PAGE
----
Mortgage Servicing Fraud
occurs post loan origination when mortgage servicers use false statements and book-keeping entries, fabricated assignments, forged signatures and utter counterfeit intangible Notes to take a homeowner's property and equity.
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Angela
I just need an answer about a revised HUD1 that we didn't sign or send back after we closed on our loan.  The closing agent stated that they MUST have the signed revised HUD1 back to them within 6 days, or they couldn't close our file.

We didn't sign it, nor did we send it back.  Our loan was sold on the secondary market, and they used the revised HUD1, not the HUD1 that we originally signed at closing.

Is this legal?

Thank you.

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The Equitable One
So they used a document you hadn't signed in the sale of your loan on the secondary market?

What are the revisions? Why were they made?

By all means don't sign the document until you have a much better understanding of the above questions, and the answer to them.

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Angela
This happened in 2006.  We are seeking a loan mod, and we dug out our closing paperwork.  The revised HUD 1 was on top of the paperwork with a letter from the closing agent.  The letter stated that the form had been adjusted by our lender, and our signatures were required before our file could be closed.
The rate was changed on the revised HUD 1, from 7.2% to 7.5%, and some of the amounts are different from the original HUD 1 on the revised HUD 1.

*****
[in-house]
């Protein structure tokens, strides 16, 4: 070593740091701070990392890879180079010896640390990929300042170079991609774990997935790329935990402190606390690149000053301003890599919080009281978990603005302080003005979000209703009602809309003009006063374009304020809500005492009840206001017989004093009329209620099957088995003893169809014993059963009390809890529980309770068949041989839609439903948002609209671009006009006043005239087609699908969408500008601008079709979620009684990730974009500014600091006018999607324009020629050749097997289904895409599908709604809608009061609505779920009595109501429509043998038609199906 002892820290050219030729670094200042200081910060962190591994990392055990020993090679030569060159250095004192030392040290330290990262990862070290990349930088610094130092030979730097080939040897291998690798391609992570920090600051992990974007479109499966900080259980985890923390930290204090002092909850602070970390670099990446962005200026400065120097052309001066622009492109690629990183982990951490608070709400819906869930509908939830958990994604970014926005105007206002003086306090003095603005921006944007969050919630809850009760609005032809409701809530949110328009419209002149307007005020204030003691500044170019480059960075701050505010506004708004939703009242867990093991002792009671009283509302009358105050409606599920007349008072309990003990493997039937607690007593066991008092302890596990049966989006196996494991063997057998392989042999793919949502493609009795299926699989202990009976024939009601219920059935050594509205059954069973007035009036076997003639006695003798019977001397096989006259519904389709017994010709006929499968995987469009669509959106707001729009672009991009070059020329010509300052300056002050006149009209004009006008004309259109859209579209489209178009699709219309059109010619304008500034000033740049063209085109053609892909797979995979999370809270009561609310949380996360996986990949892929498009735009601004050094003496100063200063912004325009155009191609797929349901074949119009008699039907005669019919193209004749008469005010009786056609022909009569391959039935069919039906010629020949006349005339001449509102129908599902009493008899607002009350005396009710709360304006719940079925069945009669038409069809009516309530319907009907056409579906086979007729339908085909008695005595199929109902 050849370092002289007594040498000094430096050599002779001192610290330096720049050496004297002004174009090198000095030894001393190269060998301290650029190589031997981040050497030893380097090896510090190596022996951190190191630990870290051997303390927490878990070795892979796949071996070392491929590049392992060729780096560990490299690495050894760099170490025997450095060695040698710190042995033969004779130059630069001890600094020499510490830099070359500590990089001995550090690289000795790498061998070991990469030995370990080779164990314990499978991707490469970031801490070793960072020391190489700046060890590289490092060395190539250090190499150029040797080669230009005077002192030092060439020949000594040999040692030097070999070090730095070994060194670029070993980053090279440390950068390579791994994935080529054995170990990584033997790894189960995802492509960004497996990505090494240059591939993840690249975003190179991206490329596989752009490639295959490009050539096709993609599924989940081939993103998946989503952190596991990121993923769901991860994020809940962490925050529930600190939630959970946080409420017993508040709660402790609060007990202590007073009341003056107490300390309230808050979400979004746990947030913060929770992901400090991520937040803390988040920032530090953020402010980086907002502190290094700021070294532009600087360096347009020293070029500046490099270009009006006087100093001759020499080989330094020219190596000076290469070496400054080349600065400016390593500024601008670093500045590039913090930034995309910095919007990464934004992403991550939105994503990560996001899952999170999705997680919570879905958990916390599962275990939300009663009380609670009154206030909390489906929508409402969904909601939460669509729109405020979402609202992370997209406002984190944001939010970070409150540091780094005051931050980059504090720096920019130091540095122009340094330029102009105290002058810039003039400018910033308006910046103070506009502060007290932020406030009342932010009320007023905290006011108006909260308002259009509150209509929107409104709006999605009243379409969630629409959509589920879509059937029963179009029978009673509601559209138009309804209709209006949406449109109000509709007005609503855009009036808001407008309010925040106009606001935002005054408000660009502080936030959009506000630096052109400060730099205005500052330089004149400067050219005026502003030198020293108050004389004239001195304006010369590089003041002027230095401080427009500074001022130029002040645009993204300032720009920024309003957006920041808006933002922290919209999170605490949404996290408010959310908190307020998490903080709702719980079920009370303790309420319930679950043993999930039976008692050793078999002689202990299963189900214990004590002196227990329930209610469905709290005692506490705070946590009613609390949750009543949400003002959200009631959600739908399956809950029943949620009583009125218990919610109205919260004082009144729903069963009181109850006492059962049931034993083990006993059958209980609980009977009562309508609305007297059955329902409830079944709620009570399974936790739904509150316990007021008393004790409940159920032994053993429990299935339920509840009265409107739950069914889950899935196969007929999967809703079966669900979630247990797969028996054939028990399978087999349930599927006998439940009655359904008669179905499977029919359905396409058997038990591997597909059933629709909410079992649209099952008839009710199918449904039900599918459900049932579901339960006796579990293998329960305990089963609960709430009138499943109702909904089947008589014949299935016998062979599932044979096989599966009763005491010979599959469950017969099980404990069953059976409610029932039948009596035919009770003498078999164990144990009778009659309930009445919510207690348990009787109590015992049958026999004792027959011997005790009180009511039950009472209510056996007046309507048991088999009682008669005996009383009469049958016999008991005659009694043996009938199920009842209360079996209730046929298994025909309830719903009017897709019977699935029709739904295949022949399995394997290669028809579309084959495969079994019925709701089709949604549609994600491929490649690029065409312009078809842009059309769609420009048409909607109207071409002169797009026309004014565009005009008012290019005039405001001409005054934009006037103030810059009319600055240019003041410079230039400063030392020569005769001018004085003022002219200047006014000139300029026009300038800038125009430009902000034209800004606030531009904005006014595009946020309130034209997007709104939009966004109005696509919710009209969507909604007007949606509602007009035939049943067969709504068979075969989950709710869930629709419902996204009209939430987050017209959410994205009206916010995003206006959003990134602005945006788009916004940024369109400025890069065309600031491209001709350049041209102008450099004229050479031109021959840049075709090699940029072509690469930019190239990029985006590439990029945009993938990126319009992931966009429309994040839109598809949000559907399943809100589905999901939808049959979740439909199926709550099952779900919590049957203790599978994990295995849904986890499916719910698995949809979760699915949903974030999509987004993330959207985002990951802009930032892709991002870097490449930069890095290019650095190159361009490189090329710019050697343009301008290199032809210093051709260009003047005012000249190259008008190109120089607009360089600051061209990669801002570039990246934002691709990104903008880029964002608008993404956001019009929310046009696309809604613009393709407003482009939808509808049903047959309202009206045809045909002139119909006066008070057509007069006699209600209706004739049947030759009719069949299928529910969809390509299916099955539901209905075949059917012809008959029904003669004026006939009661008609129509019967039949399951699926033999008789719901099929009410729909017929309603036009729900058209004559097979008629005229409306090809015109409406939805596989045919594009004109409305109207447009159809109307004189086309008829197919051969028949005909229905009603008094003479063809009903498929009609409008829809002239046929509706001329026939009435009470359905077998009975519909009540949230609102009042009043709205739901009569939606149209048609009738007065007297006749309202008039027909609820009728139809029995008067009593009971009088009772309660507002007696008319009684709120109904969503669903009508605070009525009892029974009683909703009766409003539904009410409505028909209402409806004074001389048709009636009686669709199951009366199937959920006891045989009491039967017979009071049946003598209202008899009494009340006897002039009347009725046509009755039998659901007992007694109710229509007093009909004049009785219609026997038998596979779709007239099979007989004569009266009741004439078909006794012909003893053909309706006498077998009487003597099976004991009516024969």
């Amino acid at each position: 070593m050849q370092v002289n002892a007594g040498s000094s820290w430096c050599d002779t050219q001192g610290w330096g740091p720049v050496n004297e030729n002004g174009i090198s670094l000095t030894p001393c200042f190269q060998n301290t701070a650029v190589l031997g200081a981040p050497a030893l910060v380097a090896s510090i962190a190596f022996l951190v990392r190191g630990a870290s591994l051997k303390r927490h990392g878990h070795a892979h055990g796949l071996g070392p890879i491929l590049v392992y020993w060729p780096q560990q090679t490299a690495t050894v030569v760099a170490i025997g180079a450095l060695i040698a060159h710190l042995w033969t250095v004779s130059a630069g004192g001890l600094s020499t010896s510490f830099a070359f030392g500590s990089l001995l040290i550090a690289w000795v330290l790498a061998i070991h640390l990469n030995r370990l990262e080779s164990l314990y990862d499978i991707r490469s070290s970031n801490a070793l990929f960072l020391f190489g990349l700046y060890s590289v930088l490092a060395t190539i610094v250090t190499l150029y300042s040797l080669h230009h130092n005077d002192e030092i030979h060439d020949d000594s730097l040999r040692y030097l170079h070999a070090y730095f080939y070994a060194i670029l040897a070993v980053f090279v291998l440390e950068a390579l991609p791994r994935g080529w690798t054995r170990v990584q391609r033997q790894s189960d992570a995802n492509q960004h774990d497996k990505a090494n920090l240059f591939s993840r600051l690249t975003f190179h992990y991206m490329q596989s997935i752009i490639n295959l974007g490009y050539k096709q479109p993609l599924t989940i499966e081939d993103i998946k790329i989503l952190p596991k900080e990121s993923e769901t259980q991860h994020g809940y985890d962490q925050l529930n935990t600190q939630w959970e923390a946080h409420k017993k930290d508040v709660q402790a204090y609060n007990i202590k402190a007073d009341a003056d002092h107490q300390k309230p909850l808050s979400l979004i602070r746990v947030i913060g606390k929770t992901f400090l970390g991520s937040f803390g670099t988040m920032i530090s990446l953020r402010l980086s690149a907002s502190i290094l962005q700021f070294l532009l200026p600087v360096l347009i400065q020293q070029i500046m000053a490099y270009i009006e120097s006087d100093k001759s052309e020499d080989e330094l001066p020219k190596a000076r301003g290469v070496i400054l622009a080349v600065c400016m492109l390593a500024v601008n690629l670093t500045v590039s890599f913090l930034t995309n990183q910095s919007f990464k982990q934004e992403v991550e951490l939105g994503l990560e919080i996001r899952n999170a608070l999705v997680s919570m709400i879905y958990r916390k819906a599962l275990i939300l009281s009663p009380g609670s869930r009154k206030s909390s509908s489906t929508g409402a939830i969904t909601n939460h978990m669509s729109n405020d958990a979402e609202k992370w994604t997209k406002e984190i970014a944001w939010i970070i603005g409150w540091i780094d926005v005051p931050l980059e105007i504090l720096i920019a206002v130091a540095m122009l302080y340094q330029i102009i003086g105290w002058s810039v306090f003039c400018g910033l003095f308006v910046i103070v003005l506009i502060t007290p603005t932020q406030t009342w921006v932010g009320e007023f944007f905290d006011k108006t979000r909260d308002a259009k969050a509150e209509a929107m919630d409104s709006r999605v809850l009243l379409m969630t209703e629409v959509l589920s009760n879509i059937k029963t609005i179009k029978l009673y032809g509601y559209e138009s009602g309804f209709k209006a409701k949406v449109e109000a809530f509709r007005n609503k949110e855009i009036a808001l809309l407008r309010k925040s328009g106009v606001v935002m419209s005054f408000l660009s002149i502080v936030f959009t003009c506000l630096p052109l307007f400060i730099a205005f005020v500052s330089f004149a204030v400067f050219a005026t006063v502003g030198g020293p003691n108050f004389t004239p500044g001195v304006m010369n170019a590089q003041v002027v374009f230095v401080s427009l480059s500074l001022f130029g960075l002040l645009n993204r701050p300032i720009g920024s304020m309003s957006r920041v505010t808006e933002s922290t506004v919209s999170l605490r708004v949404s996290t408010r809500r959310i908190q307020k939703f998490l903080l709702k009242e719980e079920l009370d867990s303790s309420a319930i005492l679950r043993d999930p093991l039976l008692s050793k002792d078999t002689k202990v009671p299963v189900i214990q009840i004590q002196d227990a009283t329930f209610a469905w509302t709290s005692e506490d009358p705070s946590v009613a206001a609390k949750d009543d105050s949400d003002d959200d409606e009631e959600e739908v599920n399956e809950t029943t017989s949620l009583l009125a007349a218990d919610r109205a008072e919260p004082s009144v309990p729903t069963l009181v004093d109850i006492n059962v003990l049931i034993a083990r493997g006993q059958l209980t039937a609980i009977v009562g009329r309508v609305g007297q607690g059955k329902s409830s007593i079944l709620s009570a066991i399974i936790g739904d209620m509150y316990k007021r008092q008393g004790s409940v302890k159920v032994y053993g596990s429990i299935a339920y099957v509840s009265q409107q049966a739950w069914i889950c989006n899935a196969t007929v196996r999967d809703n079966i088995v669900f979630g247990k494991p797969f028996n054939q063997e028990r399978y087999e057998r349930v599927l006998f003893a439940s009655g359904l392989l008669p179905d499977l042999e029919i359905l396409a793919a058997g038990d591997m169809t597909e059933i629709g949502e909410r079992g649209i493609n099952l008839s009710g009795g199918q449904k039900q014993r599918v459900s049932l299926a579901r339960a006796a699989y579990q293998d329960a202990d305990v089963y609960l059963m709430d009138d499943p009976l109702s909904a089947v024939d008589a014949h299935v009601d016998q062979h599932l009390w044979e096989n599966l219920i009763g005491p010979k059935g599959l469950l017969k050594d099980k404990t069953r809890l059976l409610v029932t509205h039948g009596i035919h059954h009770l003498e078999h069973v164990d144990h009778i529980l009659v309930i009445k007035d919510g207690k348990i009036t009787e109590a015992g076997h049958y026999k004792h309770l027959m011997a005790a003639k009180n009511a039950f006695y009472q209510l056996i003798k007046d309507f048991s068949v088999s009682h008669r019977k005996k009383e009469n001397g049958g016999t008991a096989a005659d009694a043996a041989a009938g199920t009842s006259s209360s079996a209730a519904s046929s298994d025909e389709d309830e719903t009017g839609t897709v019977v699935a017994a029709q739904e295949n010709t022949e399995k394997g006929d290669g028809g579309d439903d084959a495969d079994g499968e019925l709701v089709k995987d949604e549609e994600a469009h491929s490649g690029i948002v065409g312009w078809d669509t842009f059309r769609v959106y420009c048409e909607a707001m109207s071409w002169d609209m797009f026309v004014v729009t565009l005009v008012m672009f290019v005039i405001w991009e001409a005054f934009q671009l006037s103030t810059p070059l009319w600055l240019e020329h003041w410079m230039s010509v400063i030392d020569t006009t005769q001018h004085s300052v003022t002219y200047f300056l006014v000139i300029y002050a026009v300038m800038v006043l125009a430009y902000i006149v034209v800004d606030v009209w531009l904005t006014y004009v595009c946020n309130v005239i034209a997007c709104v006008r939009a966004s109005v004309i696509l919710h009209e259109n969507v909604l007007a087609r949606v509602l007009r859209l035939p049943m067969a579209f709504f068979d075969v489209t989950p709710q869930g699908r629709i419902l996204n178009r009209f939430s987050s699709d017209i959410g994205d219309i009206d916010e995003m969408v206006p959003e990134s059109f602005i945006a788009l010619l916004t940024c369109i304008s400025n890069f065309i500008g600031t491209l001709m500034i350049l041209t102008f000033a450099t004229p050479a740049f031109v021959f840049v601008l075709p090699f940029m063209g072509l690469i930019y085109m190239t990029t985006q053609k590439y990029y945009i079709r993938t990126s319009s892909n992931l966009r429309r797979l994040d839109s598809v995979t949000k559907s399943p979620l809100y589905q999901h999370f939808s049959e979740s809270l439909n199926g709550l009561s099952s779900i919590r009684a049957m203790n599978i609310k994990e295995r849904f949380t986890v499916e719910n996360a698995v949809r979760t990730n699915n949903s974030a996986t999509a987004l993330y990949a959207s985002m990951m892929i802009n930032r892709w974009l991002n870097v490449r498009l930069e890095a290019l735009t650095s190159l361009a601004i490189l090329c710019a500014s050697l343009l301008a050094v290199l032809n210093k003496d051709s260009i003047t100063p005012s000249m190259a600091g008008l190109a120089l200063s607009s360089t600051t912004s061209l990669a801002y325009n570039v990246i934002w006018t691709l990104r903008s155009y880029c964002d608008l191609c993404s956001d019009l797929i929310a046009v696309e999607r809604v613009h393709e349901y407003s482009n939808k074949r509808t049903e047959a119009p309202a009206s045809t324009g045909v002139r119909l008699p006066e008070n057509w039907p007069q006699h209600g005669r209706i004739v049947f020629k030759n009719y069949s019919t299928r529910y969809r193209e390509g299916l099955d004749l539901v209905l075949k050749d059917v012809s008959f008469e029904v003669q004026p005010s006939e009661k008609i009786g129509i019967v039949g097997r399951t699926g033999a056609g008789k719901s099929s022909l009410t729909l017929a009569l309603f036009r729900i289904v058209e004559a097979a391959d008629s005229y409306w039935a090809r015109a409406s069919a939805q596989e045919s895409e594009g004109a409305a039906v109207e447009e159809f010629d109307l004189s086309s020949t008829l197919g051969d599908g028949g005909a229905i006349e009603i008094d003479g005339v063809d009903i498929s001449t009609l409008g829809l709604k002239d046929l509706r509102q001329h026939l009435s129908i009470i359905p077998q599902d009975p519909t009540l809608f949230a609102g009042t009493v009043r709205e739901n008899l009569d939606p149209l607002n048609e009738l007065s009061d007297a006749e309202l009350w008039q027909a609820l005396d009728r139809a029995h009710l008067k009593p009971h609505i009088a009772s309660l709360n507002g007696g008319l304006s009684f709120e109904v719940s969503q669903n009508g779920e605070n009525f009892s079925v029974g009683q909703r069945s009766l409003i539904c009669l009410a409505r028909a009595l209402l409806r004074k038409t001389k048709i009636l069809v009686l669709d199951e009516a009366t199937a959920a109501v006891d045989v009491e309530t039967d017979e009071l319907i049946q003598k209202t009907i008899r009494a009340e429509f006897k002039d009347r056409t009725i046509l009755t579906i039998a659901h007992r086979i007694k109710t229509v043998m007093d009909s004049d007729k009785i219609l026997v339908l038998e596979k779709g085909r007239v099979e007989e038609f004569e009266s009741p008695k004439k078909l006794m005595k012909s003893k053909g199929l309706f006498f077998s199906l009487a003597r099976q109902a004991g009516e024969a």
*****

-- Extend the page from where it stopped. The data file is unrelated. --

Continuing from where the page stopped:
We have been paying the 7.5% all along, not the 7.2% that we had signed.


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.
Get in touch with a local attorney immediately.
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Missouri

I have a loan w/Ameriquest and they have a HUD doc. that is not signed, they reclosed on my loan after I tried to cancel, So they have the one not signed, I never saw it, or knew it existed until my deposition, I have been in a 6 yr lawsuit, plus they did several other things. GET A LAWYER...What state do you live in?

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Missouri

GET A LAWYER......I have been in a 6 yr lawsuit, over fraud, and my loan was reclosed on after I tried to cancel, and they have a HUD that isn't signed, I didn't even knew it existed until my deposition....

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hey Missouri can you give me a call i think we have alot of similarity in getting screwed by ameriquest
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Angela
I'm in Ohio.
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HUD-1
Usually, the interest rate shown on the HUD-1 settlement statement is useful as a reference for the computation of the daily rate of interest charged at closing for the interest adjustment to the first payment date.

The interest rate for your loan should be shown on the promissory note and in some jurisdictions on the mortgage instrument, as well.